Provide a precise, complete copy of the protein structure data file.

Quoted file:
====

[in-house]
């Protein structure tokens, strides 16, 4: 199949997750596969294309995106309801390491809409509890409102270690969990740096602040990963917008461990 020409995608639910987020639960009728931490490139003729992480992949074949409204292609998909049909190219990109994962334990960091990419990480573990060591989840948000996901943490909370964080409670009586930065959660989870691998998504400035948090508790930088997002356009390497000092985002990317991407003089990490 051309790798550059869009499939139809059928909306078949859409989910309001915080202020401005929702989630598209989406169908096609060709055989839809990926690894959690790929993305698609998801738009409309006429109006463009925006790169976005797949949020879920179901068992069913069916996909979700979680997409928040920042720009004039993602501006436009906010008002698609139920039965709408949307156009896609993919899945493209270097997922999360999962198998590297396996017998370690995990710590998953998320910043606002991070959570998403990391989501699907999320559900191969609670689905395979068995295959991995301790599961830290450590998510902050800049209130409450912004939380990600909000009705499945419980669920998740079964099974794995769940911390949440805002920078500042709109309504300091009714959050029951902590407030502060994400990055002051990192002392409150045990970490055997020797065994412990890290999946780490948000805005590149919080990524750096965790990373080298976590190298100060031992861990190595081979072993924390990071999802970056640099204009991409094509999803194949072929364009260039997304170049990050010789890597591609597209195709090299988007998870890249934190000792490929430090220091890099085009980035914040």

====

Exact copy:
[in-house]
């Protein structure tokens, strides 16, 4: 199949997750596969294309995106309801390491809409509890409102270690969990740096602040990963917008461990 020409995608639910987020639960009728931490490139003729992480992949074949409204292609998909049909190219990109994962334990960091990419990480573990060591989840948000996901943490909370964080409670009586930065959660989870691998998504400035948090508790930088997002356009390497000092985002990317991407003089990490 051309790798550059869009499939139809059928909306078949859409989910309001915080202020401005929702989630598209989406169908096609060709055989839809990926690894959690790929993305698609998801738009409309006429109006463009925006790169976005797949949020879920179901068992069913069916996909979700979680997409928040920042720009004039993602501006436009906010008002698609139920039965709408949307156009896609993919899945493209270097997922999360999962198998590297396996017998370690995990710590998953998320910043606002991070959570998403990391989501699907999320559900191969609670689905395979068995295959991995301790599961830290450590998510902050800049209130409450912004939380990600909000009705499945419980669920998740079964099974794995769940911390949440805002920078500042709109309504300091009714959050029951902590407030502060994400990055002051990192002392409150045990970490055997020797065994412990890290999946780490948000805005590149919080990524750096965790990373080298976590190298100060031992861990190595081979072993924390990071999802970056640099204009991409094509999803194949072929364009260039997304170049990050010789890597591609597209195709090299988007998870890249934190000792490929430090220091890099085009980035914040």